Review ~ Introducing Second Language AcquisitionA brief but comprehensive introduction to the field of Second Language Acquisition (SLA).
Having written textbooks and scholarly articles for more than 40 years, Muriel Saville-Troike is an icon in the field of SLA. Coming primarily from a background in bilingual/multilingual education, she has examined an immense variety of SLA topics including contrasts in patterns of communication, achieving coherence in multilingual interaction, development of English language imagined communities and cross cultural communication in the classroom. In the second edition of Introducing Second Language Acquisition Saville-Troike shows again why she has been such an influential figure in SLA.
Aimed more at undergraduate students but practical as well for graduate students with little or no knowledge of linguistics, the second edition of this highly accessible book, like the previous edition, offers a clear and practical introduction to second language acquisition (SLA). Saville-Troike uses non-technical language to answer three key questions that the book investigates: how a second language is acquired, what the second language learner comes to know and why some learners are more successful than others. The book takes a step-by-step approach to introducing a broad range of aspects of SLA that are involved in learning for both adults and children, both instructed (formal) and natural (informal) contexts of learning, and diverse socio-cultural settings. Taking an interdisciplinary approach, the book emphasizes the importance of integrating linguistic, psychological and social perspectives on SLA. I thought the activities at the end of every chapter were very useful, particularly for university students studying this topic. These activities are greater in scope than those of some other introductory SLA textbooks (e.g. How Languages Were Learned by Lightbown and Spada or Understanding Second Language Acquisition by Ortega). The activities encourage readers to actively engage with the material in each chapter, be it through checking your own understanding or class discussion.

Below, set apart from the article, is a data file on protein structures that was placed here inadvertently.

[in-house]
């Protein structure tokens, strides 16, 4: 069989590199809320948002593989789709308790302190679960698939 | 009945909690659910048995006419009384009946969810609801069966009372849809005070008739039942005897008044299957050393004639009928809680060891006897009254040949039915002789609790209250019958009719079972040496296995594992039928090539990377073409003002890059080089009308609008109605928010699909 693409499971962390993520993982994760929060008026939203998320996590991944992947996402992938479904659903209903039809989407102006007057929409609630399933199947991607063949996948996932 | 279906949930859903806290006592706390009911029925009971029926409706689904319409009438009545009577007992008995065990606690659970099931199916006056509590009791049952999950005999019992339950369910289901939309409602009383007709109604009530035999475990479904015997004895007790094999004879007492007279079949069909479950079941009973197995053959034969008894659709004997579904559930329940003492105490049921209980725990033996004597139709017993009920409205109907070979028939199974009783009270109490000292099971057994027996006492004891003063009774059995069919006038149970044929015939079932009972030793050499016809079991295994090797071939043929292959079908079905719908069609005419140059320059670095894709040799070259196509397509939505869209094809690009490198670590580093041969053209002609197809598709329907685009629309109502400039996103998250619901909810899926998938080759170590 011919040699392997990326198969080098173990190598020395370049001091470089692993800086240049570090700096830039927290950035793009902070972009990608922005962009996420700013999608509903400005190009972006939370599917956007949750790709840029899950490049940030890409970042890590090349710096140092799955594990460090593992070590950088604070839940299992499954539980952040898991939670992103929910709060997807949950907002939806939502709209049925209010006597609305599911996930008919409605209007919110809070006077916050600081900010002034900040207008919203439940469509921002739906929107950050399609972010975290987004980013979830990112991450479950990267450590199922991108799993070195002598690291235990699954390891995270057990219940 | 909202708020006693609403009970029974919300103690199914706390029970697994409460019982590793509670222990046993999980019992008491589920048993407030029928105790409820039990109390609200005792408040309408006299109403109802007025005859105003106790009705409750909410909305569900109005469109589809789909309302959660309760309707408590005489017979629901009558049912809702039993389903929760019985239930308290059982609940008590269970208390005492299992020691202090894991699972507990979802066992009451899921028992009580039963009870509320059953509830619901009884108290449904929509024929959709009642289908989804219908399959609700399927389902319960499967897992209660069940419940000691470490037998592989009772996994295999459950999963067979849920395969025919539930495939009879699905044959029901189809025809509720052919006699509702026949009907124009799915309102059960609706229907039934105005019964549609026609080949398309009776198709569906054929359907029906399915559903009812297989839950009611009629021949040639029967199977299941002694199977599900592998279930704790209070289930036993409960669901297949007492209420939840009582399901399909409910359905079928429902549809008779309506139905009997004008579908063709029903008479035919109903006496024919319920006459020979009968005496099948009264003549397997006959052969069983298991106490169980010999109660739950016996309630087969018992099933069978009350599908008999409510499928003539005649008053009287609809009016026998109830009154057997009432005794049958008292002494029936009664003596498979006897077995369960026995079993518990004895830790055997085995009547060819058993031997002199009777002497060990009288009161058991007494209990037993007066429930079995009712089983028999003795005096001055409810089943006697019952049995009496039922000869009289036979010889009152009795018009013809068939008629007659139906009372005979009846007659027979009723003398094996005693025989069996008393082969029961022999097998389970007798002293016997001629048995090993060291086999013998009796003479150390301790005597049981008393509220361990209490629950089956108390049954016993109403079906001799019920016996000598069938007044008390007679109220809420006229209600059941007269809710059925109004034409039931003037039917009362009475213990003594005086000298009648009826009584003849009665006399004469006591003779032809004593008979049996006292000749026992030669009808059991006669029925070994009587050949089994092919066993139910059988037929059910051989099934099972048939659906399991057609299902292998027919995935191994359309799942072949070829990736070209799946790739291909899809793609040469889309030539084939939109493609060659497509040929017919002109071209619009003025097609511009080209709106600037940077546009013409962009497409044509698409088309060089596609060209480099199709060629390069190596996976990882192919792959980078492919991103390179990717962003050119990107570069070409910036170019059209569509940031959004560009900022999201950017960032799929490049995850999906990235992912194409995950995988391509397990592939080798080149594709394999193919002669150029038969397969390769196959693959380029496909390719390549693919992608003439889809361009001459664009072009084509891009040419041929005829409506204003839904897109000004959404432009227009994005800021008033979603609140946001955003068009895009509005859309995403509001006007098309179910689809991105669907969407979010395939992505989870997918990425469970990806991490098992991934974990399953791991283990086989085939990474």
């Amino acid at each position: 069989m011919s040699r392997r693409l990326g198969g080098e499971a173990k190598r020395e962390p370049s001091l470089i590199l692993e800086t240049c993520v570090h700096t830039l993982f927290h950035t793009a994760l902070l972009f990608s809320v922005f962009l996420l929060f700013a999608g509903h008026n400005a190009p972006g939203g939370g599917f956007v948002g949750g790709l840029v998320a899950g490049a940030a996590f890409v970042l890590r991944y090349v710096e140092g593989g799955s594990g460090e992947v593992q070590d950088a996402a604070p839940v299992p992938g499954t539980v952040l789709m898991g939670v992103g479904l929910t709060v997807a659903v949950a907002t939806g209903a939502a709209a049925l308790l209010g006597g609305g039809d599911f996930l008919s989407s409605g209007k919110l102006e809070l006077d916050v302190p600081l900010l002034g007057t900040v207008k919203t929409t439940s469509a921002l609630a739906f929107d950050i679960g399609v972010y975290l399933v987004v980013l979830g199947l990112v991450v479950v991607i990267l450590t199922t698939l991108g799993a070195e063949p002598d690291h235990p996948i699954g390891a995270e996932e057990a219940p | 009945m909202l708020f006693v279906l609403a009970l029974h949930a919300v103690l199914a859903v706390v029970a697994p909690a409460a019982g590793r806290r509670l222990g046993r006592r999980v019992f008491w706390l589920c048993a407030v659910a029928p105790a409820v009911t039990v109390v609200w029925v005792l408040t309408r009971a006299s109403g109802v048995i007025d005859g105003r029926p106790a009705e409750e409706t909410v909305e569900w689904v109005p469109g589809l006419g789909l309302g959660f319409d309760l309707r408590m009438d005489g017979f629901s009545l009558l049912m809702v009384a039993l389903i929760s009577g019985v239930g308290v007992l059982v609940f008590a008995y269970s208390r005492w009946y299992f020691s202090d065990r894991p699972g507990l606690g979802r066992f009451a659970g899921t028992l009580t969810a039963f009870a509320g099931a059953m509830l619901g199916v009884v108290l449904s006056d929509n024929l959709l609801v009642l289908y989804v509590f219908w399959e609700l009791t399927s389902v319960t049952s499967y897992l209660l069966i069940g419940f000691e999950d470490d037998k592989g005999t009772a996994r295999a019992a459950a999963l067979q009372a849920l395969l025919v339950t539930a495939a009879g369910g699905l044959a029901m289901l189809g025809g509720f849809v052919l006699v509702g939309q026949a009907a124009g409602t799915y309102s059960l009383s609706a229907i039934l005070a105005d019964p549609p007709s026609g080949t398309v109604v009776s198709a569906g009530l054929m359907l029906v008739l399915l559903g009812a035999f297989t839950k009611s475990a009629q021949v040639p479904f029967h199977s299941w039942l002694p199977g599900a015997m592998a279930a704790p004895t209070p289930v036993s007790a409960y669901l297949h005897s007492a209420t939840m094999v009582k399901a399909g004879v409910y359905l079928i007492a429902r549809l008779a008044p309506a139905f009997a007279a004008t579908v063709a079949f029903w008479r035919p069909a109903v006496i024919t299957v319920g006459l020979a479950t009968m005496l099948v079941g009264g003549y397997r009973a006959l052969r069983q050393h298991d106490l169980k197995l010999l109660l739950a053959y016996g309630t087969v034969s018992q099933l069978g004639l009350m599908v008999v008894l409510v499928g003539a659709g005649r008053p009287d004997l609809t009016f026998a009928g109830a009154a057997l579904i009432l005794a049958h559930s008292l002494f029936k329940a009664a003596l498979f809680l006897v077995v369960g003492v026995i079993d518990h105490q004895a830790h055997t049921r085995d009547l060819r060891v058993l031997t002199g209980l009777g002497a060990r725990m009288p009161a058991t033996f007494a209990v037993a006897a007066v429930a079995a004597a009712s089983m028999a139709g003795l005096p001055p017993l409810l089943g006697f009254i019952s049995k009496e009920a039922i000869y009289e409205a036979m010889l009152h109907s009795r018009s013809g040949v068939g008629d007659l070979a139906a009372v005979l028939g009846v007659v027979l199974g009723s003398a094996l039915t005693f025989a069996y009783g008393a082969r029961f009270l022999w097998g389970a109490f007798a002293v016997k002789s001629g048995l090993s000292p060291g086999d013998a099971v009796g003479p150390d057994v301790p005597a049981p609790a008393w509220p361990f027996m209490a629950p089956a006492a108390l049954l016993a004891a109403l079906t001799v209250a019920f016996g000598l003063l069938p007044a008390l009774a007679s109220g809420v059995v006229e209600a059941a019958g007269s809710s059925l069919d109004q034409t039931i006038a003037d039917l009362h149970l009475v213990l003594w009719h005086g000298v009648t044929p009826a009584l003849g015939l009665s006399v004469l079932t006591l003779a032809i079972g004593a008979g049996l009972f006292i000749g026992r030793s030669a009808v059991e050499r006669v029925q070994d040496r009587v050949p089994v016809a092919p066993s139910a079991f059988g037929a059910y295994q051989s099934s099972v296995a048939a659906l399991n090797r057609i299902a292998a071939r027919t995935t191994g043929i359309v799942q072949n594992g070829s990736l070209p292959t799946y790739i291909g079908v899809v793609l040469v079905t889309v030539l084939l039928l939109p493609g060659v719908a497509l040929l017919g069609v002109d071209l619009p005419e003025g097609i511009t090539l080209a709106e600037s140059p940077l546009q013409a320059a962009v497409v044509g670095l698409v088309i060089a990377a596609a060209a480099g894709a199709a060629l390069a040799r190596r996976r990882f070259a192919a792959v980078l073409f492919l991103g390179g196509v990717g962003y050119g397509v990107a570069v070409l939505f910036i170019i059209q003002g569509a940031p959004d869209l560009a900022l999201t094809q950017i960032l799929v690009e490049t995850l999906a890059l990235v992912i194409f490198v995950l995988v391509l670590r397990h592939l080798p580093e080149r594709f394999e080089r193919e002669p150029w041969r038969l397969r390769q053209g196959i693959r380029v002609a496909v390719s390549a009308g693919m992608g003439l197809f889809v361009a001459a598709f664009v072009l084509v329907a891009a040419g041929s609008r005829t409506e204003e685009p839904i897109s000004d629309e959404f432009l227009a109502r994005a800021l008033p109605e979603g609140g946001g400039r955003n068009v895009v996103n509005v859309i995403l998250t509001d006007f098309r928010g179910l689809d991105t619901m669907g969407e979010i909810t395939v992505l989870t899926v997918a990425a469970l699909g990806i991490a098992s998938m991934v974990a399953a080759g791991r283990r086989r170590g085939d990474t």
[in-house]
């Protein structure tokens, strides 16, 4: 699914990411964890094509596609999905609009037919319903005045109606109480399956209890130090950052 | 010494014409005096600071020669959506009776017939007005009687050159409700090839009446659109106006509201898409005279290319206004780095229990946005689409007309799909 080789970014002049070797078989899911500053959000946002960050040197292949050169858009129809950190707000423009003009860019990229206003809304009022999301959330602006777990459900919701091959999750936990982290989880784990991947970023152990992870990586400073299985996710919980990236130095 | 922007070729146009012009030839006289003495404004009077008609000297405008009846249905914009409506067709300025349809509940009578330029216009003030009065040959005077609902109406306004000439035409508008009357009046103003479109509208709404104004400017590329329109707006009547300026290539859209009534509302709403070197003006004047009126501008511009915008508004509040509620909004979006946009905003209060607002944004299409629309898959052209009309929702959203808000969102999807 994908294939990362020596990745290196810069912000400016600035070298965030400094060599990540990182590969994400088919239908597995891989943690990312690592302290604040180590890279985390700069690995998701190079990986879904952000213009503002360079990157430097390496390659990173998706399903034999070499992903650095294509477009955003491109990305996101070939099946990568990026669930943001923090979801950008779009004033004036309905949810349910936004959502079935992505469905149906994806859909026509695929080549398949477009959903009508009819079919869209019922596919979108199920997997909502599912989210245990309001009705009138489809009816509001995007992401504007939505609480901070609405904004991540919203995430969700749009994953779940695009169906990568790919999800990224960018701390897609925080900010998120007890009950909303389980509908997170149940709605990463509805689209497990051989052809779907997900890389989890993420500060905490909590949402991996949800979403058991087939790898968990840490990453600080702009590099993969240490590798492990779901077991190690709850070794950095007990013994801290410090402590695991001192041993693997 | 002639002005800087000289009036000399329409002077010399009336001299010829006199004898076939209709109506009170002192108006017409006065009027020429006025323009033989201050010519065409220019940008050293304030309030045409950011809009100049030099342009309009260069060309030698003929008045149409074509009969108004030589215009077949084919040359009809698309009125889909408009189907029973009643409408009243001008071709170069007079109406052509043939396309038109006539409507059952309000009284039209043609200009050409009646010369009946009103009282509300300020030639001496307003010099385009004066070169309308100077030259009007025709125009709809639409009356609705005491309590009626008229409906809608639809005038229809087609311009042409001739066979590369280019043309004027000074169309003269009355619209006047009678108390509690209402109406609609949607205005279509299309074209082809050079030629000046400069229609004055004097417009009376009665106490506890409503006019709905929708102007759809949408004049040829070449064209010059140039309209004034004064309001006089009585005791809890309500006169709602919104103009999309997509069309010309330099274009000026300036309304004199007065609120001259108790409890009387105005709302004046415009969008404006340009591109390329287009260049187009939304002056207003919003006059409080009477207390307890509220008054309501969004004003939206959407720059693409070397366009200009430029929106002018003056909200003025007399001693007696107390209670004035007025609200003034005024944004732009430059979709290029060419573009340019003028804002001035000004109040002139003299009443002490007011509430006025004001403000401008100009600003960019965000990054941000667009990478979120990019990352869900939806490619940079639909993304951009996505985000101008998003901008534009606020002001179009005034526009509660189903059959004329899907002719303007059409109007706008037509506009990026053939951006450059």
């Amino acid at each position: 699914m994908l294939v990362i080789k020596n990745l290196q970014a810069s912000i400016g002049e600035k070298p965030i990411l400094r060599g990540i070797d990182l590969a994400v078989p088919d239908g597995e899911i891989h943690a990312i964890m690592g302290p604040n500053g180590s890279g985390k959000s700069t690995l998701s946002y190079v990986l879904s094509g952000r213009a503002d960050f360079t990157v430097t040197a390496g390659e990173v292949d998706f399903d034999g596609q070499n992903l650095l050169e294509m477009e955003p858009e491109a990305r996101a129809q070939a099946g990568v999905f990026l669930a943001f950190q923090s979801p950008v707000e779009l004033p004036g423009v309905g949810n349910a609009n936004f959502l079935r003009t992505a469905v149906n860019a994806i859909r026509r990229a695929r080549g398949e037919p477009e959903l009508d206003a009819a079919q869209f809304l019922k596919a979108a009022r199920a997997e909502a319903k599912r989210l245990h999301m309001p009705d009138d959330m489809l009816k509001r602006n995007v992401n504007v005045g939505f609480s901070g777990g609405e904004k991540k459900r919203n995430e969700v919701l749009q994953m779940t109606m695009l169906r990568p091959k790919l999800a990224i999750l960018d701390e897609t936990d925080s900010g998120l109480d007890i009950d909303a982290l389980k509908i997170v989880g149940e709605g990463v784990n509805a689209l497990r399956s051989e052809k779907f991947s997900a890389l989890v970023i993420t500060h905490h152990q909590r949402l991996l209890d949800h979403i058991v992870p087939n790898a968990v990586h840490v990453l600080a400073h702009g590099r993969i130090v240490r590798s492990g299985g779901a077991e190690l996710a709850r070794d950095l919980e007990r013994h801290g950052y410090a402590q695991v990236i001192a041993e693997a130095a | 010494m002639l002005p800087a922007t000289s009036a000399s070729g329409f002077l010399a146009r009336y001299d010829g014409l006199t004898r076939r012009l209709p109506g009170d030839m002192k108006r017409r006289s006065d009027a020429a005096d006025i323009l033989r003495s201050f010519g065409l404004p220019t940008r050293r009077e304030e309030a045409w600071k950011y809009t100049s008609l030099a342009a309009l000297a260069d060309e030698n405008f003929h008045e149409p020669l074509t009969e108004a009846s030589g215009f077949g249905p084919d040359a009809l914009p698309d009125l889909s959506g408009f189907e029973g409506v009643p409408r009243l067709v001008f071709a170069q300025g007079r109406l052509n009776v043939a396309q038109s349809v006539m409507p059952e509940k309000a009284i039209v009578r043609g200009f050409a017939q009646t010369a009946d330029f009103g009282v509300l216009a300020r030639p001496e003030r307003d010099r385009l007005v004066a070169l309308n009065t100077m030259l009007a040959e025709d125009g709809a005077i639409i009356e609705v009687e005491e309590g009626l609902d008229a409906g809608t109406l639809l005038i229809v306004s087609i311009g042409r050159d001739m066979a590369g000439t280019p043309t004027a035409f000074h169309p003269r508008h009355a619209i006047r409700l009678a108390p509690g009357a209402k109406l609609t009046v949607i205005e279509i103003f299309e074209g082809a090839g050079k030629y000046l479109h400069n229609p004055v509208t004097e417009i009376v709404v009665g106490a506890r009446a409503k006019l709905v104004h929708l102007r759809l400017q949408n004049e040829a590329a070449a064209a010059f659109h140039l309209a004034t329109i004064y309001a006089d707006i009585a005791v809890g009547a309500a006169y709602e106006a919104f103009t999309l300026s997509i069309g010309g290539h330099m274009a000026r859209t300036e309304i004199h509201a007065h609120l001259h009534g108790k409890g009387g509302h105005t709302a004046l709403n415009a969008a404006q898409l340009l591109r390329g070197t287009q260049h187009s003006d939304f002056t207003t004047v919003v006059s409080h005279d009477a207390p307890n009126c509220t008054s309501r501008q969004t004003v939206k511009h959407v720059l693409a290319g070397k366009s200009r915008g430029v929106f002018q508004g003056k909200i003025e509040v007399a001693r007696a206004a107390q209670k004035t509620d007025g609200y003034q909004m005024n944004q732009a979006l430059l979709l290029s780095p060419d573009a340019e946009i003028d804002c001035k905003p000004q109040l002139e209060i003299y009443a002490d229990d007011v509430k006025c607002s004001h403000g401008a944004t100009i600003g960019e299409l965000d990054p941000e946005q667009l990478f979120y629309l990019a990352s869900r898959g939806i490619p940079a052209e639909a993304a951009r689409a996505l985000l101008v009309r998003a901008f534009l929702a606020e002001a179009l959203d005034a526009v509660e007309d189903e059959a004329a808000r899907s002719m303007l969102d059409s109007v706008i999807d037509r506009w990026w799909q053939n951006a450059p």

While the same scope, perspective and design have been retained in this second edition, as with most books the major change has been updating its content and references since 2005. Saville-Troike’s focus was to add information on one new perspective within each discipline (linguistic, psychological and social). Therefore, added to this edition were updated theories on Chomskyan interfaces, complexity theory, and computer mediated communication. Saville-Troike believes these aspects of SLA to be most likely to contribute to SLA scholarship and practice in the early twenty-first century.
Another update is the additional resources available for download at the book’s website. Included on the website are teaching aids such as a new section providing thoughtful questions designed to encourage critical thinking. Also included are professional resources such as listings of professional organizations, journals, and institutes for research and development. To help supplement the textbook for advanced students, there is also an annotated list of suggestions for further reading. Lastly, there are new sections on simultaneous bilingualism in early childhood, the role of computers in SLA, electronic communication and nonverbal aspects of language.
Considering the past success of this book combined with the additional improvements to this edition, Introducing Second Language Acquisition will continue to be one of the bestselling introductions to the field of SLA for students of linguistics, psychology and education, as well as for trainee language teachers. Saville-Troike states that she had three goals in writing this textbook: (1) to provide a basic level of knowledge about SLA phenomena; (2) to stimulate interest in SLA learning and provide guidance for further reading and study; and (3) to offer practical help to second language learners and future teachers. After examining Introducing Second Language Acquisition, it could be safely said that all three of these goals have been achieved most satisfactorily.
July 2013 | Filed under Linguistics
David Truxal is an English language teacher based in Tokyo. He has been teaching for over eight years in a variety of contexts from international kindergarten to university. He holds an MSc in TESOL from Temple University Japan and teaches at two universities in Tokyo.
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